The broadcasting industry in India needs a new vision, a new path, and some new tools to stay relevant. In the age of attention deficit, fuelled by a billion choices, we need to reinvent TV. (When I say TV, I mean TV content, irrespective of whether it is delivered through cable, DTH, or fiber). We can’t do that by pandering to the whims of a remote-wielding consumer or a restless finger that can swipe out anything in less than a second. We need to go back to the roots of being human.
Interaction, engagement, participation: Not long ago, these were the fundamental elements of our social lives but today, people chat, share, and comment, talking AT each other and all AT the same time, resembling a classroom without a teacher, with so much noise and very little connection, discussion, or learning.
Undivided attention and a commitment to spending time with creators and their creations: These were fundamental to how we engaged with arts and entertainment. Today, most people keep surfing, just like window shopping.
The broadcasting industry is one of the oldest media industries, next to newspapers. And we have a responsibility to do something about this decay.
It is a myth to believe that a billion crowdsourced videos on the internet or a billion hashtagged opinions on twitter are making the society better. Or that people shifting attention from one form of content to another, within a few minutes, is a result of a healthy evolution in choices.
Content that is curated and produced, content that can hold people in their seats for long periods, content that can emotionally connect and engage, almost always has greater social impact and benefits. TV is one of the few mediums that can provide emotional fulfilment for spending long yet meaningful time. It is an important social function, at a price that is so very affordable. So instead of aping other forms of media, TV has to hold its forte and differentiate itself.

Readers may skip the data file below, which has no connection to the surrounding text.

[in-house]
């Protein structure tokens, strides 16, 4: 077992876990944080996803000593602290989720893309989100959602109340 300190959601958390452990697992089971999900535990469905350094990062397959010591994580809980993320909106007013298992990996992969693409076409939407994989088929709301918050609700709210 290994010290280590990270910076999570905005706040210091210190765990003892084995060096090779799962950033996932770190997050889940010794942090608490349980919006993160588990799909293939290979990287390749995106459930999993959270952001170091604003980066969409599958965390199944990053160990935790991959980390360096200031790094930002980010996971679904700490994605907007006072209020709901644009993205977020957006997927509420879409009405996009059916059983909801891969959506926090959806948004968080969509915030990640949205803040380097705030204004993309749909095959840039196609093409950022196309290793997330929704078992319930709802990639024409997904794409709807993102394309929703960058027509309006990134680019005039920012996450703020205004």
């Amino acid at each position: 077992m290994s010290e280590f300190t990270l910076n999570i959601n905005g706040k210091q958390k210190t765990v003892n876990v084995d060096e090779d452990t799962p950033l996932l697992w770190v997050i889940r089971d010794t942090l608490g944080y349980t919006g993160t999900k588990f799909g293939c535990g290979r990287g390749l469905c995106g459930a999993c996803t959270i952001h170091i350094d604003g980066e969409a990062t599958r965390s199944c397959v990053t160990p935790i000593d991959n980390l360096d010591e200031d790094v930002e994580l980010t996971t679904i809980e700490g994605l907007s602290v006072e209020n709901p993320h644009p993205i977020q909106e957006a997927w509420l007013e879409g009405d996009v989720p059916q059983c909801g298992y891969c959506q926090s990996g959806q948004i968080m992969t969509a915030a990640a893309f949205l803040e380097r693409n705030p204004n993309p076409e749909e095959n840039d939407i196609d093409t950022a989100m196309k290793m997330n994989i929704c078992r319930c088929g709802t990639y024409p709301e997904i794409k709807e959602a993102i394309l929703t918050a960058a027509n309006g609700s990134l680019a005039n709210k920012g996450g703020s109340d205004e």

But TV today is quite far from fulfilling its true potential. Most of the TV content today, (except a few exceptions like Airtel Super Singer on Star Vijay) looks more like a Facebook notification feed, each channel holding my attention for a short while. Or like a series of short video clips, whose sole purpose is to keep my fingers off the remote. Or like an attention-seeking child. Or a boyfriend always trying to impress the girl, rarely allowing the relationship to go deeper. No wonder TV has become a popular distraction tool, something that you go to when you have nothing else to do.
Topping it all is a measurement system that is not only outdated but also misleading. Measuring which channel is ON and on how many TVs it is ON is not going to tell us how engaging or fulfilling our content is. Measuring success with advertisement revenues works in the short term, but is a double-edged sword in the long run. Brands are already seeing a diminishing rate of return on this medium and more and more money is going away to digital. If we continue to use these traditional measures, the TV (content) industry is sure to lose its way and become extinct.
Everyone knows that it is time to transform the medium or perish. We need content that can inspire people to interact, participate, and engage with the content and its creators, not only on social media discussions later, but right then, while they are sitting before the screen, watching the programme. That should be the true measure of our transformation, the true metric that will guide us through this transformation.
If we are not successful in this metric, it just means that our content is not engaging enough, has not emotionally connected and does not hold them in their seats. It just means that their eyes may be on the screen, but their hearts and minds have drifted elsewhere.
We should tell content owners and creators and business heads and CXOs that this is how they will be measured in the future. How many interactions? How many responses? How many votes?
Today we have tools like TTAPP messenger that work even on a 2G connection. So the question of “how do we measure?” is no longer relevant.
Sure, there will be a few who have the rare combination of vision and wisdom to lead this transformation from the front. And there will be others who will follow later.
I am reminded of a dialogue towards the end of the movie Moneyball (about baseball in the USA):
“This is a new method for selecting the players and playing the game. People who are not rejigging themselves to this new paradigm will soon become extinct like dinosaurs.”
Disclosure: The author is the founder and director of truetrp.com, whose product TTAPP Messenger, is used for audience polling, interaction, and engagement.
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